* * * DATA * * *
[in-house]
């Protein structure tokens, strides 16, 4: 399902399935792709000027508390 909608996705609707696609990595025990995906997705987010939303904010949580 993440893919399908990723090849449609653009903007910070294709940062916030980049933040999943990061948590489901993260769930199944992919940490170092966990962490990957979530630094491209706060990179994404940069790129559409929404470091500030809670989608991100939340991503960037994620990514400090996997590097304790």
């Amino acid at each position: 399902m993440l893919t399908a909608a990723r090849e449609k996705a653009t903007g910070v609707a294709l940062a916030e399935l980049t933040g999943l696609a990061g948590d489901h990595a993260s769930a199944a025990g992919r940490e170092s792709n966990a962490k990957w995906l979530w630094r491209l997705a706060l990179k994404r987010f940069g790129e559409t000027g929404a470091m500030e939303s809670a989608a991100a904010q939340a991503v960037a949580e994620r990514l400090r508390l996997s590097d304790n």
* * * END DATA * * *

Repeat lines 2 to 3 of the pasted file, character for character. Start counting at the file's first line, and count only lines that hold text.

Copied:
């Protein structure tokens, strides 16, 4: 399902399935792709000027508390 909608996705609707696609990595025990995906997705987010939303904010949580 993440893919399908990723090849449609653009903007910070294709940062916030980049933040999943990061948590489901993260769930199944992919940490170092966990962490990957979530630094491209706060990179994404940069790129559409929404470091500030809670989608991100939340991503960037994620990514400090996997590097304790």
């Amino acid at each position: 399902m993440l893919t399908a909608a990723r090849e449609k996705a653009t903007g910070v609707a294709l940062a916030e399935l980049t933040g999943l696609a990061g948590d489901h990595a993260s769930a199944a025990g992919r940490e170092s792709n966990a962490k990957w995906l979530w630094r491209l997705a706060l990179k994404r987010f940069g790129e559409t000027g929404a470091m500030e939303s809670a989608a991100a904010q939340a991503v960037a949580e994620r990514l400090r508390l996997s590097d304790n």